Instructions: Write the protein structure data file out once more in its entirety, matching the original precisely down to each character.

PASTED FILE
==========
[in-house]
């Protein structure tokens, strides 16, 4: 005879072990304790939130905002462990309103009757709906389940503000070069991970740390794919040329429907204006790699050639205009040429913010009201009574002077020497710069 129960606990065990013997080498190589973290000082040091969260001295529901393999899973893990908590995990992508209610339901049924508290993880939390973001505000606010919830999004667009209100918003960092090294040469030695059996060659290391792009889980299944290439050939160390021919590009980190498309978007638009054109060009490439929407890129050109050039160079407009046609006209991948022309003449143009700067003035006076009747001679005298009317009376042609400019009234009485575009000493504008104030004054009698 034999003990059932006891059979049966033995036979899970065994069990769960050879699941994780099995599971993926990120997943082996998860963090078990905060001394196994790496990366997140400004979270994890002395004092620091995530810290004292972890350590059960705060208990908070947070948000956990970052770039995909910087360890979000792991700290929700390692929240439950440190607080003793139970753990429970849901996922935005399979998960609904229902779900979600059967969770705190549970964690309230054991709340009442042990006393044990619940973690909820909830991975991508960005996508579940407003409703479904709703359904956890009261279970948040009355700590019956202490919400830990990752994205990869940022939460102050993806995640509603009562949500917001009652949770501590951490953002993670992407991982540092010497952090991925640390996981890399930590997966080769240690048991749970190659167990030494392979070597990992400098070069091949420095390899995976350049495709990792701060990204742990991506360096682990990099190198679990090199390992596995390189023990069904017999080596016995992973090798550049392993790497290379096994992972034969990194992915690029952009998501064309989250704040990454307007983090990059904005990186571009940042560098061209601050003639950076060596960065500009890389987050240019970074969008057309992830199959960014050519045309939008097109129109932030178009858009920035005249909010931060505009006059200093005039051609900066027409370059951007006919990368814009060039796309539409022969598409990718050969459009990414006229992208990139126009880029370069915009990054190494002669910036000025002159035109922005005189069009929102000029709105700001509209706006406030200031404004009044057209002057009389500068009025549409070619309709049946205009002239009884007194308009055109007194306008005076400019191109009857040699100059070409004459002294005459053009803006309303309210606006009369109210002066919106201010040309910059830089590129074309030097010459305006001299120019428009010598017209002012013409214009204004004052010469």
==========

[in-house]
């Protein structure tokens, strides 16, 4: 005879072990304790939130905002462990309103009757709906389940503000070069991970740390794919040329429907204006790699050639205009040429913010009201009574002077020497710069 129960606990065990013997080498190589973290000082040091969260001295529901393999899973893990908590995990992508209610339901049924508290993880939390973001505000606010919830999004667009209100918003960092090294040469030695059996060659290391792009889980299944290439050939160390021919590009980190498309978007638009054109060009490439929407890129050109050039160079407009046609006209991948022309003449143009700067003035006076009747001679005298009317009376042609400019009234009485575009000493504008104030004054009698 034999003990059932006891059979049966033995036979899970065994069990769960050879699941994780099995599971993926990120997943082996998860963090078990905060001394196994790496990366997140400004979270994890002395004092620091995530810290004292972890350590059960705060208990908070947070948000956990970052770039995909910087360890979000792991700290929700390692929240439950440190607080003793139970753990429970849901996922935005399979998960609904229902779900979600059967969770705190549970964690309230054991709340009442042990006393044990619940973690909820909830991975991508960005996508579940407003409703479904709703359904956890009261279970948040009355700590019956202490919400830990990752994205990869940022939460102050993806995640509603009562949500917001009652949770501590951490953002993670992407991982540092010497952090991925640390996981890399930590997966080769240690048991749970190659167990030494392979070597990992400098070069091949420095390899995976350049495709990792701060990204742990991506360096682990990099190198679990090199390992596995390189023990069904017999080596016995992973090798550049392993790497290379096994992972034969990194992915690029952009998501064309989250704040990454307007983090990059904005990186571009940042560098061209601050003639950076060596960065500009890389987050240019970074969008057309992830199959960014050519045309939008097109129109932030178009858009920035005249909010931060505009006059200093005039051609900066027409370059951007006919990368814009060039796309539409022969598409990718050969459009990414006229992208990139126009880029370069915009990054190494002669910036000025002159035109922005005189069009929102000029709105700001509209706006406030200031404004009044057209002057009389500068009025549409070619309709049946205009002239009884007194308009055109007194306008005076400019191109009857040699100059070409004459002294005459053009803006309303309210606006009369109210002066919106201010040309910059830089590129074309030097010459305006001299120019428009010598017209002012013409214009204004004052010469």